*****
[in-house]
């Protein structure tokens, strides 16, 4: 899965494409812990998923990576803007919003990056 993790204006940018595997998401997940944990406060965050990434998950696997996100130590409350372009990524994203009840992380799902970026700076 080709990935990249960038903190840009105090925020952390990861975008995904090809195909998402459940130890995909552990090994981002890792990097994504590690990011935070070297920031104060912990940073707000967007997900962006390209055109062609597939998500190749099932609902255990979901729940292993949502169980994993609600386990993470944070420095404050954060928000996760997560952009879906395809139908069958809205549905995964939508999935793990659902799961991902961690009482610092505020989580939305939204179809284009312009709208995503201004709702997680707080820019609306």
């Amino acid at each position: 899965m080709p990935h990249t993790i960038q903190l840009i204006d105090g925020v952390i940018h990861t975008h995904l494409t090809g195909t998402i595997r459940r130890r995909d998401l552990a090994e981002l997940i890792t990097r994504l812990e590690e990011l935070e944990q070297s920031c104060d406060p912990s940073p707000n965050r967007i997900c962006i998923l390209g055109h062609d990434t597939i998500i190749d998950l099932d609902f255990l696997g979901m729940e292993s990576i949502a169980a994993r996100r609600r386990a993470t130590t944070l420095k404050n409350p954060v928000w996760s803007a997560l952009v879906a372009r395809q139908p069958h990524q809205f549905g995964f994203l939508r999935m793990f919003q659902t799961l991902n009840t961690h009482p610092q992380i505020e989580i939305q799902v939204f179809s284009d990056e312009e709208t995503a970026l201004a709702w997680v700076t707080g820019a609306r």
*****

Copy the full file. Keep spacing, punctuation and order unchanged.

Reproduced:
[in-house]
């Protein structure tokens, strides 16, 4: 899965494409812990998923990576803007919003990056 993790204006940018595997998401997940944990406060965050990434998950696997996100130590409350372009990524994203009840992380799902970026700076 080709990935990249960038903190840009105090925020952390990861975008995904090809195909998402459940130890995909552990090994981002890792990097994504590690990011935070070297920031104060912990940073707000967007997900962006390209055109062609597939998500190749099932609902255990979901729940292993949502169980994993609600386990993470944070420095404050954060928000996760997560952009879906395809139908069958809205549905995964939508999935793990659902799961991902961690009482610092505020989580939305939204179809284009312009709208995503201004709702997680707080820019609306």
């Amino acid at each position: 899965m080709p990935h990249t993790i960038q903190l840009i204006d105090g925020v952390i940018h990861t975008h995904l494409t090809g195909t998402i595997r459940r130890r995909d998401l552990a090994e981002l997940i890792t990097r994504l812990e590690e990011l935070e944990q070297s920031c104060d406060p912990s940073p707000n965050r967007i997900c962006i998923l390209g055109h062609d990434t597939i998500i190749d998950l099932d609902f255990l696997g979901m729940e292993s990576i949502a169980a994993r996100r609600r386990a993470t130590t944070l420095k404050n409350p954060v928000w996760s803007a997560l952009v879906a372009r395809q139908p069958h990524q809205f549905g995964f994203l939508r999935m793990f919003q659902t799961l991902n009840t961690h009482p610092q992380i505020e989580i939305q799902v939204f179809s284009d990056e312009e709208t995503a970026l201004a709702w997680v700076t707080g820019a609306r």